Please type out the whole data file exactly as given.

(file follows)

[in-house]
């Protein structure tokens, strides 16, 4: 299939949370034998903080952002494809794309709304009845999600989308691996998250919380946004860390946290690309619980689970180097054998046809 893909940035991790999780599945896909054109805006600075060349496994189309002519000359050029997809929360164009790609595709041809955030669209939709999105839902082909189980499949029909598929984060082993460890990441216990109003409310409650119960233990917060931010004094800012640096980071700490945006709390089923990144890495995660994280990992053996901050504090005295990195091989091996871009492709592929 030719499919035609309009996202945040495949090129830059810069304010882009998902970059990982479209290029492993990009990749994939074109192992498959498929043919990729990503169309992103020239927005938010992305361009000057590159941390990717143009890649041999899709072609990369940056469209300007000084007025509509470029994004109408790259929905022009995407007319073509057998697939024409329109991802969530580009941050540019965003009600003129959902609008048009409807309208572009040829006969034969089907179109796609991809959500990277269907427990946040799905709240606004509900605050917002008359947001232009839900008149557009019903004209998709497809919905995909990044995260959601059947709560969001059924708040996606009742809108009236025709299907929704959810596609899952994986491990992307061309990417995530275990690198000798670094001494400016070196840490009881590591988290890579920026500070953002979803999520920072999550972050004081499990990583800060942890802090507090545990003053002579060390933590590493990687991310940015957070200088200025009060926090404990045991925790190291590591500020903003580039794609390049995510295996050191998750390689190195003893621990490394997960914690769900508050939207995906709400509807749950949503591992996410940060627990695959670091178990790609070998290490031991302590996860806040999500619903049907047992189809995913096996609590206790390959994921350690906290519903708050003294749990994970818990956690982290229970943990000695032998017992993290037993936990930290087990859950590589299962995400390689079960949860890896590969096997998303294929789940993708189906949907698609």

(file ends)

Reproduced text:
[in-house]
């Protein structure tokens, strides 16, 4: 299939949370034998903080952002494809794309709304009845999600989308691996998250919380946004860390946290690309619980689970180097054998046809 893909940035991790999780599945896909054109805006600075060349496994189309002519000359050029997809929360164009790609595709041809955030669209939709999105839902082909189980499949029909598929984060082993460890990441216990109003409310409650119960233990917060931010004094800012640096980071700490945006709390089923990144890495995660994280990992053996901050504090005295990195091989091996871009492709592929 030719499919035609309009996202945040495949090129830059810069304010882009998902970059990982479209290029492993990009990749994939074109192992498959498929043919990729990503169309992103020239927005938010992305361009000057590159941390990717143009890649041999899709072609990369940056469209300007000084007025509509470029994004109408790259929905022009995407007319073509057998697939024409329109991802969530580009941050540019965003009600003129959902609008048009409807309208572009040829006969034969089907179109796609991809959500990277269907427990946040799905709240606004509900605050917002008359947001232009839900008149557009019903004209998709497809919905995909990044995260959601059947709560969001059924708040996606009742809108009236025709299907929704959810596609899952994986491990992307061309990417995530275990690198000798670094001494400016070196840490009881590591988290890579920026500070953002979803999520920072999550972050004081499990990583800060942890802090507090545990003053002579060390933590590493990687991310940015957070200088200025009060926090404990045991925790190291590591500020903003580039794609390049995510295996050191998750390689190195003893621990490394997960914690769900508050939207995906709400509807749950949503591992996410940060627990695959670091178990790609070998290490031991302590996860806040999500619903049907047992189809995913096996609590206790390959994921350690906290519903708050003294749990994970818990956690982290229970943990000695032998017992993290037993936990930290087990859950590589299962995400390689079960949860890896590969096997998303294929789940993708189906949907698609």